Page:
Trying to Define Equality, Freedom, and Justice in the Modern Islamic World

By Lewis, Bernard | USA TODAY, March 2013 | Go to article overview

Trying to Define Equality, Freedom, and Justice in the Modern Islamic World


Lewis, Bernard, USA TODAY


BY COMMON CONSENT among historians, the modem history of the Middle East begins in 1798 when the French Revolution arrived in Egypt in the form of a small expeditionary force led by a young general named Napoleon Bonaparte--who conquered and then ruled it for a while with appalling ease. Gen. Bonaparte--he was not yet Emperor-proclaimed to the Egyptians that he had come to them on behalf of a French Republic built on the principles of liberty and equality.

We know something about the reactions to this proclamation from the extensive literature of the Middle Eastern Arab world. The idea of equality posed no great problem. Equality is very basic in Islamic belief: all tree believers are equal. Of course, that still leaves three "inferior" categories of people--slaves, unbelievers, and women. In general, though, the concept of equality was understood. Islam never developed anything like the caste system of India to the east or the privileged aristocracies of Christian Europe to the west. Equality was something they knew, respected, and, in large measure, practiced--but liberty was something else.

As used in Arabic at that time, liberty was not a political, but a legal, term: you were free if you were not a slave. The word liberty was not used as we use it in the Western world, as a metaphor for good government. So, the idea of a republic founded on principles of freedom caused a bit of puzzlement. Some years later, an Egyptian sheikh--Rifa'a Rafi' al-Tahtawi, who went to Paris as chaplain to the first group of Egyptian students sent to Europe--wrote a book about his adventures and explained his discovery of the meaning of freedom. He wrote that, when the French talk about freedom, they mean what Muslims mean when they talk about justice. By equating freedom with justice, he opened an entirely new phase in the political and public discourse of the Arab world, and then, more broadly, the Islamic world.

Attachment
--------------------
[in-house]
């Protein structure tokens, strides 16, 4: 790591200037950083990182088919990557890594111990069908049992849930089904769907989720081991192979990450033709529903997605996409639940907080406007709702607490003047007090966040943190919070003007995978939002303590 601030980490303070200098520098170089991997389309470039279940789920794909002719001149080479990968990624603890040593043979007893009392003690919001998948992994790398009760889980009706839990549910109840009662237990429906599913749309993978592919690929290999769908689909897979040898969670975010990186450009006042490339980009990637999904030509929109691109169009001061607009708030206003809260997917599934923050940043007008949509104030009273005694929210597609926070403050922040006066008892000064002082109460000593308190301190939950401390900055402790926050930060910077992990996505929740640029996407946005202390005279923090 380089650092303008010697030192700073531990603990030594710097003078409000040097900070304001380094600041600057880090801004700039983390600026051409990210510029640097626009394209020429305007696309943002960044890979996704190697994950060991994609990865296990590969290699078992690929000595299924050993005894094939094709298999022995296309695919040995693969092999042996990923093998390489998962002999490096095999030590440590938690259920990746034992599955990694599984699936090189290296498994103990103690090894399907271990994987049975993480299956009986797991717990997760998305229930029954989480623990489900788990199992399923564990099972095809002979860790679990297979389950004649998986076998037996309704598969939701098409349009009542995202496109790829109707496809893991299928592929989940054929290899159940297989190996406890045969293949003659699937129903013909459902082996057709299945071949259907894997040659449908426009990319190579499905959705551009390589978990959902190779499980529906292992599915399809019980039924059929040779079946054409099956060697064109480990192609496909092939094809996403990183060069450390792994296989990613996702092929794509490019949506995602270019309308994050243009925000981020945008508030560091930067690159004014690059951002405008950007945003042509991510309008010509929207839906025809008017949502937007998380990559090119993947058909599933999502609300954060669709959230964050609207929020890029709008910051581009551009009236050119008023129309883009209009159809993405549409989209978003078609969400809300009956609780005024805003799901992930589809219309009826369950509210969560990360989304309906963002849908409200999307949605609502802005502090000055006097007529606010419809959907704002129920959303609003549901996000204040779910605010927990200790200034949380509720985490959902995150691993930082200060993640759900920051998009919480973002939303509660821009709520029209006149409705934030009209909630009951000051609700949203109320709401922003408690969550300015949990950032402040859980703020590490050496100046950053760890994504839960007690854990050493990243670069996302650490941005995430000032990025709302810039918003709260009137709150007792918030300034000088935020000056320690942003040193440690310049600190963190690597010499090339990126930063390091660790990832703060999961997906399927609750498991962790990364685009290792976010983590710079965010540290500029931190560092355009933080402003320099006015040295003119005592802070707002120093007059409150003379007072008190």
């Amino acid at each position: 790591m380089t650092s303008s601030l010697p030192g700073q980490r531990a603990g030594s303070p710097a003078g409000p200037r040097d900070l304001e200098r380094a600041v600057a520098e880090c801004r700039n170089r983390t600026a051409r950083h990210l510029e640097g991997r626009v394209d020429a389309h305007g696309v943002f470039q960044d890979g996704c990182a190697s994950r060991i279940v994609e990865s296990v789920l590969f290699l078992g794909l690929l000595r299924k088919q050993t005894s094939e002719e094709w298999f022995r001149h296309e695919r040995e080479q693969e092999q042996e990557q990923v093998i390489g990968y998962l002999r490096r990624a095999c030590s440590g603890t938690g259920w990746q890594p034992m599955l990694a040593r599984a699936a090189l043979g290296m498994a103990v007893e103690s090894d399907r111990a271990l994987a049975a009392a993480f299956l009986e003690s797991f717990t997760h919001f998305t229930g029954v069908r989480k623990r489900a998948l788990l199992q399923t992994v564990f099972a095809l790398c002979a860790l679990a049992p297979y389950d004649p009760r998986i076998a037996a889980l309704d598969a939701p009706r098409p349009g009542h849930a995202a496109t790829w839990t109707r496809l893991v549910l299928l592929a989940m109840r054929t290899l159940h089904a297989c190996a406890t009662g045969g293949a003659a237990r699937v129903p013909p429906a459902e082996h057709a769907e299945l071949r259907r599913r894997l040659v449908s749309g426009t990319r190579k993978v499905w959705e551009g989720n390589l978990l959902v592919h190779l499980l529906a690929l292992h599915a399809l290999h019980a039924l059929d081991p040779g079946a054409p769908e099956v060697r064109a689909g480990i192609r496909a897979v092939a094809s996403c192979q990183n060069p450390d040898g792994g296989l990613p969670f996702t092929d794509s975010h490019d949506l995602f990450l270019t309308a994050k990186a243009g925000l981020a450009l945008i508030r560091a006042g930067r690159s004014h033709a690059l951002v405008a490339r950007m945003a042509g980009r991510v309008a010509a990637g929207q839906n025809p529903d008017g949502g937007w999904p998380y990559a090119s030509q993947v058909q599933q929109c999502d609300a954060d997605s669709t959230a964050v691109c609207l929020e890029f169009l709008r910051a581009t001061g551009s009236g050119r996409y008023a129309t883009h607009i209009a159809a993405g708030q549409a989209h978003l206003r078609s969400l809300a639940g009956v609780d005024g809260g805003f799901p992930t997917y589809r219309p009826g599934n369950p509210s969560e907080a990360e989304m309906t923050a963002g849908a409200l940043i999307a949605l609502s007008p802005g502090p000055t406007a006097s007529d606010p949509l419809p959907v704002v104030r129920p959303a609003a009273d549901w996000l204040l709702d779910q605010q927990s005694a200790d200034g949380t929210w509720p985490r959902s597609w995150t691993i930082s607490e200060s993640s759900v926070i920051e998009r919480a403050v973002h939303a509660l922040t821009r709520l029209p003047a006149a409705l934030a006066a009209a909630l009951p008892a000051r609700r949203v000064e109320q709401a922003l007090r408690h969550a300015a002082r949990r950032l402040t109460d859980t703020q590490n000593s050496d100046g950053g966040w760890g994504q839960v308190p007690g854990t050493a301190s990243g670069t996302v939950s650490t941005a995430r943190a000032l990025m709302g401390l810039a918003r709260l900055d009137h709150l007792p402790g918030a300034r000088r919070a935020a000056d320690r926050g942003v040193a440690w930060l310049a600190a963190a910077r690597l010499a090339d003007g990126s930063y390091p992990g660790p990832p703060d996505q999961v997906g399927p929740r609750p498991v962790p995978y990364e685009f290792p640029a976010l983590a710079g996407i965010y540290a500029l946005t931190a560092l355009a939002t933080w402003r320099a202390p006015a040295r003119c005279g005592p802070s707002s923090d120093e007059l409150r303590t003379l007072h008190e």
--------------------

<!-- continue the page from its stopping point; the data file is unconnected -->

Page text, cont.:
What is the possibility of freedom in the Islamic world in the Western sense of the word? If you look at the current literature, you will find two views common in the U.S. and Europe. One of them holds that Islamic peoples are incapable of decent, civilized government. Whatever the West does, Muslims will be ruled by corrupt tyrants. Therefore, the aim of our foreign policy should be to ensure that they are our tyrants rather than someone else' s--friendly rather than hostile tyrants. This point of view is very much favored in departments of state and foreign offices and generally is known, rather surprisingly, as the "pro-Arab" view. It is, of course, in no sense pro-Arab. It shows ignorance of the Arab past, contempt for the Arab present, and unconcern for the Arab future.

The second common view is that Arab ways are different from our ways. They must be allowed to develop in accordance with their cultural principles, but it is possible for them--as for anyone else, anywhere in the world, with discreet help from outside and, most specifically, from the U.S.--to develop democratic institutions of a kind. This view is known as the "imperialist" view and has been vigorously denounced and condemned as such.

In thinking about these two views, it is helpful to step back and consider what Arab and Islamic society once was like and how it has been transformed in the modem age. The idea that how that society is now is how it always has been is totally false. The former dictatorship of Saddam Hussein in Iraq or the Assad family in Syria (tentative though it may be at present) or the recently expired (via the Arab Spring) dictatorship of Hosni Mubarak in Egypt--all of these have (or had) no roots whatsoever in the Arab or Islamic past.

Let me quote to you from a letter written in 1786--three years before the French Revolution--by Mssr. Count de Choiseul-Gouffier, the French ambassador in Istanbul, in which he is trying to explain why he is making rather slow progress with the tasks entrusted to him by his government in dealing with the Ottoman government.

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